BEN # 128

Adolf Ceska aceska at CUE.BC.CA
Sat Feb 24 15:14:43 EST 1996

BBBBB    EEEEEE   NN   N             ISSN 1188-603X
BB   B   EE       NNN  N
BBBBB    EEEEE    NN N N             BOTANICAL
BB   B   EE       NN  NN             ELECTRONIC
BBBBB    EEEEEE   NN   N             NEWS

No. 128                              February 24, 1996

aceska at        Victoria, B.C.
 Dr. A. Ceska, P.O.Box 8546, Victoria, B.C. Canada V8W 3S2


Prof.  Warren Herb Wagner, Jr. : Ferns of Hawaii. Tuesday, 
March 5, 1996, 7:00 p.m. 220 Kane Hall, The University of  
Washington, Seattle. -  Admission complimentary.

The  Second  Annual  Melinda F. Denton Memorial Lecture is spon-
sored by the Department of Botany, University of Washington  and
the  Center  for  Urban  Horticulture,  and  the  Melinda Denton
Memorial Fund.

From: Frank Lomer, Honourary Research Associate, UBC  Herbarium,
   Vancouver, B.C. c/o <ubc at>

The  following  is  an  update  of "Introduced Bog Plants Around
Vancouver", BEN # 104 - July 2, 1995.

Azolla caroliniana Willd. I have now  seen  this  aquatic  plant
   from  numerous  places, especially around the extensive cran-
   berry fields on the northeast corner of  Lulu  Island,  Rich-
   mond.  This  species  can  be  invasive.  One large slough in
   Richmond (6m x 0.5km) was completely covered  by  a  mat  1cm
   thick.  The plants themselves were in turn covered by aphids.
   Also collected in a ditch at 10480 59th Ave., Delta. (Lomer #
   95-222) I have seen A.  caroliniana  sold  in  a  few  garden
   centers and this may be the source of our introductions.

Cyperus  erythrorhizos  Muhl.  - I mentioned that the introduced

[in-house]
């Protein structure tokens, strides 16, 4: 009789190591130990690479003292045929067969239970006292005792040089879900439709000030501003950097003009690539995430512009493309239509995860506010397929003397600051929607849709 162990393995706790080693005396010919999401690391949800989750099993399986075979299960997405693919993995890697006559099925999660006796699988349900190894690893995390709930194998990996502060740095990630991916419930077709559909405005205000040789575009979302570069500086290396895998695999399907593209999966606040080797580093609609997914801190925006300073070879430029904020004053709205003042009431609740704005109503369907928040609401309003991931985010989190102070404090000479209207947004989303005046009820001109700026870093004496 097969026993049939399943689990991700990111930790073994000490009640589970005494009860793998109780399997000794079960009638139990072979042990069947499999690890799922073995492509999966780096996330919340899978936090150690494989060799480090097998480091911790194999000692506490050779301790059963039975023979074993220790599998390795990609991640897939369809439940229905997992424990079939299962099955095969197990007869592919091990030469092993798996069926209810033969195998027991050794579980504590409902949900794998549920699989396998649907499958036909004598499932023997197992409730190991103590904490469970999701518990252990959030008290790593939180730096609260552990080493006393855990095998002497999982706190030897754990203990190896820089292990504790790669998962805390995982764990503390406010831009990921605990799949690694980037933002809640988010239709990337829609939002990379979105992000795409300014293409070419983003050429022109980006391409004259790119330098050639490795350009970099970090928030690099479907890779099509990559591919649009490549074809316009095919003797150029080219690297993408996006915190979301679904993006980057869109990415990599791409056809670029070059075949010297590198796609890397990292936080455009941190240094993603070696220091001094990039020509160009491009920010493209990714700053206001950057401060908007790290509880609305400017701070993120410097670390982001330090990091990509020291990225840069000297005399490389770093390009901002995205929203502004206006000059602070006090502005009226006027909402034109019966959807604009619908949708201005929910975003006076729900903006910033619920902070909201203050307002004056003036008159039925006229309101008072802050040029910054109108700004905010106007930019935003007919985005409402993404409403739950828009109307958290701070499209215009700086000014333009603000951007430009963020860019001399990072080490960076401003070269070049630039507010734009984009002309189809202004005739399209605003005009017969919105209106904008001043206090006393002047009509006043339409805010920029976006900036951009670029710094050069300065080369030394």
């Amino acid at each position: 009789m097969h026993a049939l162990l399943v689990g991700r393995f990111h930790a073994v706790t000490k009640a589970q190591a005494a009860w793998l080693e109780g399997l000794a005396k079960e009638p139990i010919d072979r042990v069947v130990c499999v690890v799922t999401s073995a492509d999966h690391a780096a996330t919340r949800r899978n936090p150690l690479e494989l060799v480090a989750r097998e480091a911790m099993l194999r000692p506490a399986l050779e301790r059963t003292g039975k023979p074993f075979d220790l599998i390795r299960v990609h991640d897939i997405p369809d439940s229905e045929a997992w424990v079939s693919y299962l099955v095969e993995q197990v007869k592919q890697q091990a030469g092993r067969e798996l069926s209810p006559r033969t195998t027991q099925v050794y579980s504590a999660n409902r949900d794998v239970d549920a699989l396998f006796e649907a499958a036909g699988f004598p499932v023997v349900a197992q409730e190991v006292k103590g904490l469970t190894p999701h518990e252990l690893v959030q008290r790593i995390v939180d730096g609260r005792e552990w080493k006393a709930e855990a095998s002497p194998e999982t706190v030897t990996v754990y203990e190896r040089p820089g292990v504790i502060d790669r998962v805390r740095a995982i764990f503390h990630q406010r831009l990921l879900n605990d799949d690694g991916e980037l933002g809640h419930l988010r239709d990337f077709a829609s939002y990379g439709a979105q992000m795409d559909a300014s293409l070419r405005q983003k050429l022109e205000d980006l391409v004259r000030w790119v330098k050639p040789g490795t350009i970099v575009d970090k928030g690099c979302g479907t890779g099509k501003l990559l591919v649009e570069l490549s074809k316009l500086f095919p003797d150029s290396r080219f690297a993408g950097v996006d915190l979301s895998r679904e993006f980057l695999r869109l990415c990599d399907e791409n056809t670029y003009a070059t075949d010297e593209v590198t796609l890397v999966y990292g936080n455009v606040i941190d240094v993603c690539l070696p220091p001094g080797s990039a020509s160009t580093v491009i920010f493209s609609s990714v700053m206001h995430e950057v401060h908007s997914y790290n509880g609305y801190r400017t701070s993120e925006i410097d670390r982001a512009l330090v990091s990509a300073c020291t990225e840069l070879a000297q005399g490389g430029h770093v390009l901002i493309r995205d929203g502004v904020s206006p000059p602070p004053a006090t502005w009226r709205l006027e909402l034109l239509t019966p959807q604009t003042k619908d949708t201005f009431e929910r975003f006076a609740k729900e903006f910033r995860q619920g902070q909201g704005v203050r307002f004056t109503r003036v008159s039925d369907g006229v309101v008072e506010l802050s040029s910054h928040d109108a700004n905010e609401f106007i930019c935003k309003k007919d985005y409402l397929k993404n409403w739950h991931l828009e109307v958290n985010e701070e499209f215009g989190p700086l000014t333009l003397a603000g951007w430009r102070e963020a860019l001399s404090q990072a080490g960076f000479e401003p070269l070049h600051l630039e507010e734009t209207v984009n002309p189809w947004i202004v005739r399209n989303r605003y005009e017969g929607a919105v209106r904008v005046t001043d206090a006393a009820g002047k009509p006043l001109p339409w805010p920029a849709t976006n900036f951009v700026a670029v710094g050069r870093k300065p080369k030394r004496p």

population at  Richland  Farms,  19611  Westminster  Highway,
   Richmond,  may  be  extirpated,  but  it is still abundant in
   cranberry fields about 1km west of where I found the original

Cyperus retrorsus Chapm. - A single plant,  1  meter  tall,  was
   growing  along  the  edge  of  a  hog fuel track skirting the
   perimeter of a large cranberry field. C. retrorsus is  native
   to  the  eastern  U.S.  and perhaps has not been collected in
   Canada before. Collected from  Richland  Farms,  Richmond  on
   September 28, 1995. (Lomer # 95-197)

Juncus canadensis Gay - I have found two new populations of this
   species.  It  grows  at  Burnaby Lake and along the edge of a
   tidal marsh, Pitt River, Port Coquitlam, 1km  north  of  Pitt
   River Bridge. (Lomer # 95-201)

Juncus  pelocarpus Meyer - Since I wrote the original article, I
   have found two new populations of this species. It  is  abun-
   dant  and  widespread in Burns Bog, Delta and in a gravel pit
   at 200th St.and 36th Ave. in Langley.

Muhlenbergia uniflora (Muhl.) Fern. - This  distinctive  clumped
   grass  with a diffuse purplish panicle is native to N.E. U.S.
   and S.E. Canada. Collected in a weedy  plot  in  a  cranberry
   field  north  of  the Richmond Freeway about 1km east of No.8
   Road, Richland Farms,  Lulu  Island,  Richmond.  Despite  the
   name,  the  plants  I  saw mostly had 2 florets. More than 50
   clumps were  seen  in  a  field  with  Cyperus  erythrorhizos
   (abundant),  Hypericum  boreale,  and  Lindernia  anagallidea
   (few). (Lomer # 95-195, 95-241)

Scirpus atrovirens var. georgianus (Harper) Fern. - Collected on
   June 23, 1995 on boggy shore of Burnaby Lake,  4km.  east  of
   Vancouver  (Lomer  #  95-131), growing with Juncus canadensis
   and Glyceria canadensis. A few days after  I  collected  this
   plant,  the  area was covered with gravel and this population
   seems to be extirpated.


Pielou, C.E. 1994. A naturalist's guide to the  Arctic.  Univer-
   sity  of  Chicago  Press,  Chicago. 327 p. ISBN 0-226-66814-2
   [softcover] Price: CND $29.95

When we visited Dr. Chris Pielou in their  new  home  on  Denman
Island  quite a few years ago, she told us that her book on "The
world of northern evergreens" had just appeared and that she was
writing another book on natural history. She  would  not  reveal
what it was about, but our good mutual friend told us (about two
hours  later) that the book was to be on the Holocene history of
North America ("After the Ice Age" - published in 1991).

Chris Pielou was an eminent mathematical ecologist and  she  has
tried  all  her  life  to compress Nature into the bold print of